They liked me and Julie, though.  Grandma Jeannette used to call Julie Juliet Prowse because my sister would sing all the time.  Oh, how Grandma Jeannette would go on and on about Juliet Prowse.

So I guess it didn't bother my mom that even though she had hired Suzanne, we spent most of our time with her mother.  I think it was because Suzanne was supposed to be allowed to go on auditions or what not.

One time, Suzanne wanted to plan a special day where she took me out alone.  She took me to lunch and then we went to the movies and saw "The Main Event" starring Barbra Streisand and Ryan O'Neal.  It was a pretty grown up movie for me.  In fact, it was a pretty grown up day.  She wasn't like my mother.  She wasn't better, she was just so glamorous.  We went to the drug store, too, for nail polish or lipstick or something.

They used to take us to lunch quite a bit, it seems - either Bob's Big Boy or this little Italian Restaurant in Montrose.  One time, I accidentally put sugar on my pasta instead of salt.  Too bad for me.

And that's probably the most interesting thing I've said this entire posting.  Sorry, folks.  It just seems necessary to build the foundation for the really juicy stuff.  And I'm trying to work out my memory and figure out why I am the way I am.  I tried so hard to be good, to make Mom and Dad happy, as though I had that power.  I felt I had to protect Matthew and Julie, even though Matt and I fought a lot, but it was just normal brother-sister sibling stuff.  I was a control freak in training.  Someone had to keep it together, whatever "it" was.

Suzanne and Grandma Jeannette were the last of the babysitters.  Finally.  Julie was potty trained and we could finally go to daycare - all day for Julie, after school for me and Matthew.  Eventually, I would be given a key on a string to wear around my neck and a latchkey kid was born.  If you're too young to know what that means, google it.  For me, it basically meant time to grow up and take care of yourself.  You're on your own from about 3p-6p.  Sounds great, right?

P.S.  I just realized that I made an earlier reference in another post to my Mormon baptism at age 8.  That's how it is with the Latter-Day Saints.  You get baptised and confirmed into the church at the magical age of 8.  You would think I would be more educated about the whole thing, but I'm pretty clueless.  The event itself was kind of cool.  There's a special room where people can watch you walk down into a sunken kind of bathtub.  For me, the water probably came to my shoulders.  You wear special white garments and are baptised by one of the men in the priesthood.  For me, it was my dad.  He said a prayer and then I got "dunked" John the Baptist-style in the water.  I was a little worried beforehand about water going up my nose, etc. but afterward I thought it was kind of fun.  Fun.  Nothing sacred, nothing meaningful - I don't know why.  I was already a Child of God, as the hymn goes, a Sunbeam.  The most meaningful part I remember was afterward my mom combing my wet hair into a bun and putting a wreath on my head and I was wearing a pretty dress.  Then later, on a separate day, I was confirmed, which means more praying while elders placed their hands on my head and I was surprised by the weight of so many hands.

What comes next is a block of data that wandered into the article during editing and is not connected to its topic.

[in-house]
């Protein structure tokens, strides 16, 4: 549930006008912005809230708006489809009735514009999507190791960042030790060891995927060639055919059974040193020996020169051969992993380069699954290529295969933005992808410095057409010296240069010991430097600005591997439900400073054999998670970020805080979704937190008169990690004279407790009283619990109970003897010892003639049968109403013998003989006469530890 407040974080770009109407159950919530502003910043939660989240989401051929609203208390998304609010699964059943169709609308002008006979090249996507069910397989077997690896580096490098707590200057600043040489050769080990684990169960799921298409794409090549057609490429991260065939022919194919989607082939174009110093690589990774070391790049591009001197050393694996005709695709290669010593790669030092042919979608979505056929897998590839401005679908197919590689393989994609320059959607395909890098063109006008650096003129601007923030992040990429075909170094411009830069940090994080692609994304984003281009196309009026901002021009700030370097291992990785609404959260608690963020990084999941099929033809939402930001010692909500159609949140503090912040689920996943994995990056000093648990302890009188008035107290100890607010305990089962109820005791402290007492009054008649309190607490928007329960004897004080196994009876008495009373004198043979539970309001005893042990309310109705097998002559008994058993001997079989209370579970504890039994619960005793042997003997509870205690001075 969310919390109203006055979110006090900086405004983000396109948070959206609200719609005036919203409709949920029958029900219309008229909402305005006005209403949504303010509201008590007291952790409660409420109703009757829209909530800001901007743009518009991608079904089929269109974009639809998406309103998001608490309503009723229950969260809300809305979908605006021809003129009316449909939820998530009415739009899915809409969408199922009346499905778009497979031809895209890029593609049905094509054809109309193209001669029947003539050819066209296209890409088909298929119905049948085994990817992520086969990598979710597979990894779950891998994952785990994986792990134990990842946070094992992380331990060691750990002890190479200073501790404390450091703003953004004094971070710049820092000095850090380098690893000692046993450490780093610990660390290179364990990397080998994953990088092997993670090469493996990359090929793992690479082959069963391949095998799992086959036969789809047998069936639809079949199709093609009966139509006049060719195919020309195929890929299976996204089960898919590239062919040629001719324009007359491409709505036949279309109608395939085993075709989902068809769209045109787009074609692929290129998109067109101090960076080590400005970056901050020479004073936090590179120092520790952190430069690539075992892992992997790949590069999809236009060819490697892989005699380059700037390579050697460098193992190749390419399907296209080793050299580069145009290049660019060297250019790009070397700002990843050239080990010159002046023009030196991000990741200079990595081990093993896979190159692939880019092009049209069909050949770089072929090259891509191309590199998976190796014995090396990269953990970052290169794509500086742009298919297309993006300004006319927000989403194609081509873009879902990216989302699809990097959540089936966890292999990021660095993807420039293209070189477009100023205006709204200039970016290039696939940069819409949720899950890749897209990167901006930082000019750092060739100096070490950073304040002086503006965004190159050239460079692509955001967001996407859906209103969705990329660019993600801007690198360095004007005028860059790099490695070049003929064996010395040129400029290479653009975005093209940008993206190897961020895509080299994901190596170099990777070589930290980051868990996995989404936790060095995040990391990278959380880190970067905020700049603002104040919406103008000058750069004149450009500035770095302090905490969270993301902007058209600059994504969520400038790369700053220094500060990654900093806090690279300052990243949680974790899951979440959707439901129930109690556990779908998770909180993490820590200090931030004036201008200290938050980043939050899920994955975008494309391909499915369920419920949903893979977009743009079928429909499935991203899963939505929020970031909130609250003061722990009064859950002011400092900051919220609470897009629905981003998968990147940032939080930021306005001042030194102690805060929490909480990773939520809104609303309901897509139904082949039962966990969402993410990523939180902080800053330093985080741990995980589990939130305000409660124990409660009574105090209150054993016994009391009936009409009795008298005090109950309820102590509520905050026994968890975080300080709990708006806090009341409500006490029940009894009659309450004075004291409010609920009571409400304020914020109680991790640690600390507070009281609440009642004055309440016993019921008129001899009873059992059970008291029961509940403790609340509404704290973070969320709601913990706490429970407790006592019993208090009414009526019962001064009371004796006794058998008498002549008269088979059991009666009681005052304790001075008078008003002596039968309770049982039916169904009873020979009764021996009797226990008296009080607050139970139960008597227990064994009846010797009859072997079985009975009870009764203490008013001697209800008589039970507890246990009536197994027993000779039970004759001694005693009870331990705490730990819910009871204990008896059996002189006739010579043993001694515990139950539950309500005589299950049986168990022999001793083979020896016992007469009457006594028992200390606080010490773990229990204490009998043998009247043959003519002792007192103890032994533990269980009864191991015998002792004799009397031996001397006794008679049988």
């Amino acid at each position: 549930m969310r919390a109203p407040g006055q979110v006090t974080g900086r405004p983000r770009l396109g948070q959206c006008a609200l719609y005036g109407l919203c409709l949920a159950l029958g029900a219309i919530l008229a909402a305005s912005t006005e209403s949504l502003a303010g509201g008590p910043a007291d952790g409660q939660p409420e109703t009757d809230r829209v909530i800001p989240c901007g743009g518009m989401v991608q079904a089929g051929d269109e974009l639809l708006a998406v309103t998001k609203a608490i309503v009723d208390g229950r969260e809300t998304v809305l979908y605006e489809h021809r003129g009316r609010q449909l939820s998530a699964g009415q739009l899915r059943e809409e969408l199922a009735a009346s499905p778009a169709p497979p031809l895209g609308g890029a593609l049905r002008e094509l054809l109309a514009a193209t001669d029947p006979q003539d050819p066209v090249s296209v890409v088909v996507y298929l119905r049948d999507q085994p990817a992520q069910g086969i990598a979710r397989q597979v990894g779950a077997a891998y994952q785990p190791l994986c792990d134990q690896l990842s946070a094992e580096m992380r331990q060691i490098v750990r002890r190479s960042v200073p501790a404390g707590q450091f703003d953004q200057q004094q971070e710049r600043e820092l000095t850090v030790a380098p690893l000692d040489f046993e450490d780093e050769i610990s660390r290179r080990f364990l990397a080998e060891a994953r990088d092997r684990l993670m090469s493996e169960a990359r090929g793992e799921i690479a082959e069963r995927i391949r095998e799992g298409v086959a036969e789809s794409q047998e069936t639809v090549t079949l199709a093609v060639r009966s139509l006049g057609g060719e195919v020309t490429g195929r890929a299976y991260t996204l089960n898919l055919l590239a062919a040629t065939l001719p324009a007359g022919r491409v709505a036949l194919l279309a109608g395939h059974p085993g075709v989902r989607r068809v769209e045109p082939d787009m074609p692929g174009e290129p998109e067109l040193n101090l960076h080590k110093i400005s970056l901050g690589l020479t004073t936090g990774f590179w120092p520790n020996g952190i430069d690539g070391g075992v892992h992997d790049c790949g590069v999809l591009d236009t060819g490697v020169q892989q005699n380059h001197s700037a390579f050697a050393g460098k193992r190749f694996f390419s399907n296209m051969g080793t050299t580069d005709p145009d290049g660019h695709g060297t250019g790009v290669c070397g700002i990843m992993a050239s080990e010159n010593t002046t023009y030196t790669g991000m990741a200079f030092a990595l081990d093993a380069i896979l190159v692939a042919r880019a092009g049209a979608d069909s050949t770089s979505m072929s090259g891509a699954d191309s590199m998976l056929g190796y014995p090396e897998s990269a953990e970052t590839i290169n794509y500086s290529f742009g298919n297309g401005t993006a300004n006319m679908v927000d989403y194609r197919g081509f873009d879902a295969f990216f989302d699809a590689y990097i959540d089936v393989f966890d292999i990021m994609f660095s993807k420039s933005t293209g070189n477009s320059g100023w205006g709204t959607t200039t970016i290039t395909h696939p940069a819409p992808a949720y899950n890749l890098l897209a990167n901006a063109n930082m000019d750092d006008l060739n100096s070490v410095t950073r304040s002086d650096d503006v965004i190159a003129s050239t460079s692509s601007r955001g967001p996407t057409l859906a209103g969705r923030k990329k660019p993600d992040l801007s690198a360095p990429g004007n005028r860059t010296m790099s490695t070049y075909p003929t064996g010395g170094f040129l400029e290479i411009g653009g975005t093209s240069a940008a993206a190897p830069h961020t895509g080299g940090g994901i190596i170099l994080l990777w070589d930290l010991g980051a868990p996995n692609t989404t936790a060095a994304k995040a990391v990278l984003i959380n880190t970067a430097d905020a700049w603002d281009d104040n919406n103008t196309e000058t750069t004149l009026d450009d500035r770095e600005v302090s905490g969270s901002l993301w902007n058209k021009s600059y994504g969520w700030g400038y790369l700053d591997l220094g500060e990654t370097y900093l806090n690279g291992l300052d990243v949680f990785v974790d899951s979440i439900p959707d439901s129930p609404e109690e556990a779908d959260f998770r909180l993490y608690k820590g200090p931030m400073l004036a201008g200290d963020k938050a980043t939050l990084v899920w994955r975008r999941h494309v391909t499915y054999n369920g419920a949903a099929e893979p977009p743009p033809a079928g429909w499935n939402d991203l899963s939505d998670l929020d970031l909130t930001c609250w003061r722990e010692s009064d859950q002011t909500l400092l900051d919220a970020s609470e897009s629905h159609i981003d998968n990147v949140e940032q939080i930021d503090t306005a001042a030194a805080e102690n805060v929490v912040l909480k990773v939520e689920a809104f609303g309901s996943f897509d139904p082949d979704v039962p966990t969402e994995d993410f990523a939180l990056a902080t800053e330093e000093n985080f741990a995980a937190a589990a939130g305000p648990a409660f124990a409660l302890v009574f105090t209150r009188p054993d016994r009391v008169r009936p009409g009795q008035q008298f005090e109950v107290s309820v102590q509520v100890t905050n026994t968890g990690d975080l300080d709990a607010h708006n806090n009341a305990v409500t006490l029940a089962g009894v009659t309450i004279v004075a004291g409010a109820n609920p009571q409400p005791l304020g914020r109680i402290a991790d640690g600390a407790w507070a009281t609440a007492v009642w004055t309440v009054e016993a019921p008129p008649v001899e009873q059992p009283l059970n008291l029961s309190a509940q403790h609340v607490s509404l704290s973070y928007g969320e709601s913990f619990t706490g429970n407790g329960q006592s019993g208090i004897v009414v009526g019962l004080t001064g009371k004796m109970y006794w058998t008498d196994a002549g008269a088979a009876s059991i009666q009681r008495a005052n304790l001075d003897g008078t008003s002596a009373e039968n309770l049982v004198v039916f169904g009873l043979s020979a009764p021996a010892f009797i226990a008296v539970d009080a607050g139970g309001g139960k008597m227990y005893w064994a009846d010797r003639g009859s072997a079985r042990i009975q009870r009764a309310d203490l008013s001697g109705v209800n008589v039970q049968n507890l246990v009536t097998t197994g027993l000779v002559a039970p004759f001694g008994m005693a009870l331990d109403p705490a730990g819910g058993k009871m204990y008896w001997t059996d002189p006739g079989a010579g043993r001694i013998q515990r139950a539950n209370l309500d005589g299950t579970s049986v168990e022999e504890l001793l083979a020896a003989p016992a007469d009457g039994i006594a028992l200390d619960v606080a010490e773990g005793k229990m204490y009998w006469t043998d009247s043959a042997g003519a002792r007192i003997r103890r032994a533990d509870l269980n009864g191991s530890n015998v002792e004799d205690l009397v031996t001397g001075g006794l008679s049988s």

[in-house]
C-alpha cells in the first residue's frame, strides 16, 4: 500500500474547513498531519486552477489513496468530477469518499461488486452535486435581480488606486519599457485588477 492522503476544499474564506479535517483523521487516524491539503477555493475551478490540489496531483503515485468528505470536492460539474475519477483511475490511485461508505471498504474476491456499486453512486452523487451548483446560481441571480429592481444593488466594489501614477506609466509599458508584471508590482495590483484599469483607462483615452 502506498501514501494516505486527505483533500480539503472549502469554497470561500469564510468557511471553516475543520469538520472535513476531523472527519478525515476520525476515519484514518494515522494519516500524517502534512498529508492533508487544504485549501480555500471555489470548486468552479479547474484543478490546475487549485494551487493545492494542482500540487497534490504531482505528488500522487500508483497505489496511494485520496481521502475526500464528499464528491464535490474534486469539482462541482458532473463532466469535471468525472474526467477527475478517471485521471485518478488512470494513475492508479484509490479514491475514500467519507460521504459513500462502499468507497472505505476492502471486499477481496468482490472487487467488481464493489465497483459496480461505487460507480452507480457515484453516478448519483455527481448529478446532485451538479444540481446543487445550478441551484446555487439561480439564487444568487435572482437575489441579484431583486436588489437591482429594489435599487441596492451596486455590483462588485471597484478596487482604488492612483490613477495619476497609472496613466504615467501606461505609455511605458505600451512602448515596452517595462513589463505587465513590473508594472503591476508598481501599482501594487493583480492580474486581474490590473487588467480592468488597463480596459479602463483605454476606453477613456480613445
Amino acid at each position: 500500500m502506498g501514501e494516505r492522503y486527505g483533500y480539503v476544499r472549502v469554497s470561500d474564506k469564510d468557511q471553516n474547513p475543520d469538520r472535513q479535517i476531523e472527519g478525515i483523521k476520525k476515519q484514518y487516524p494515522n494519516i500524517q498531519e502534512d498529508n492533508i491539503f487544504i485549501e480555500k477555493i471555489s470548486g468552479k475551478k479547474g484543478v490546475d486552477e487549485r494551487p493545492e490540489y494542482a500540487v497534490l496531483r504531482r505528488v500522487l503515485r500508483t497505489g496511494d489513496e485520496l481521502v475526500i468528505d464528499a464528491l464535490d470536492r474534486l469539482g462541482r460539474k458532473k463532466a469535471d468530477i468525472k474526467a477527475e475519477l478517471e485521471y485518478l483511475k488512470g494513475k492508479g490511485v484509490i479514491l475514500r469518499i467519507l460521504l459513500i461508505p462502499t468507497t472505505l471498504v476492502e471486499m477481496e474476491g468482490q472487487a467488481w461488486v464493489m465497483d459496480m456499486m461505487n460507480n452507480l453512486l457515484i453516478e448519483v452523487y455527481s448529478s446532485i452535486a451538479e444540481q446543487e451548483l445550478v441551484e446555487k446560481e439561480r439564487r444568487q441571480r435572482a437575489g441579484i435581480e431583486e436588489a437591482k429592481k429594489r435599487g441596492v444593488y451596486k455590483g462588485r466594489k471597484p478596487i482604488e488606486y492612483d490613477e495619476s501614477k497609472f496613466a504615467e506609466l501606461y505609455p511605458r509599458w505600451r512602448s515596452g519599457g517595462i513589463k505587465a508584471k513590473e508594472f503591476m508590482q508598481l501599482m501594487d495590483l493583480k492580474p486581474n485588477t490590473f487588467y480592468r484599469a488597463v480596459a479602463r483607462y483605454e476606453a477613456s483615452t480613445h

At age 8, my parents were already separated, maybe divorced, but apparently not exiled or rather, excommunicated, from the church that my dad couldn't hold the priesthood.  And he must have taken it seriously enough to do my baptism.  By the time Matthew was 8, three years later, they were done.  There would be no baptism for Matthew or Julie, so in LDS theory, they are not members of the church and we will not end up in the same place after we die.  I'm not worried.


  1. That last part really made me laugh! Not to make fun of Mormon's too much but growing up in Gilbert, as a "non-member" you learn to have a sense of humor about differences in beliefs...make that a secret sense of humor that is rarely shown outside of home mostly out of fear that offending one Mormon friend would lead to making enemies with the students from all 8 periods of seminary classes held across the street from the high school. About being a non-member, I always thought it sounded more like a club than a religion when they used the terms member and non-member...I never got that.

    I don't mean to write you a novel but just wanted to say I'm really enjoying your blog!

  2. Amy, I feel like a dud because I am just realizing how to see people's comments and it's been 2 years since you posted this, so maybe you won't see it, but THANK YOU! You are the first person I don't know who has commented on my blog, and I appreciate so much that you took the time to do so. I''m glad you enjoyed reading my blog. I have thought about re-starting it - I can't even remember what inspired me to stop, but I will be re-vamping it a little and maybe going forward in a slightly different direction. Thank you, again, fellow Gilbert-ite!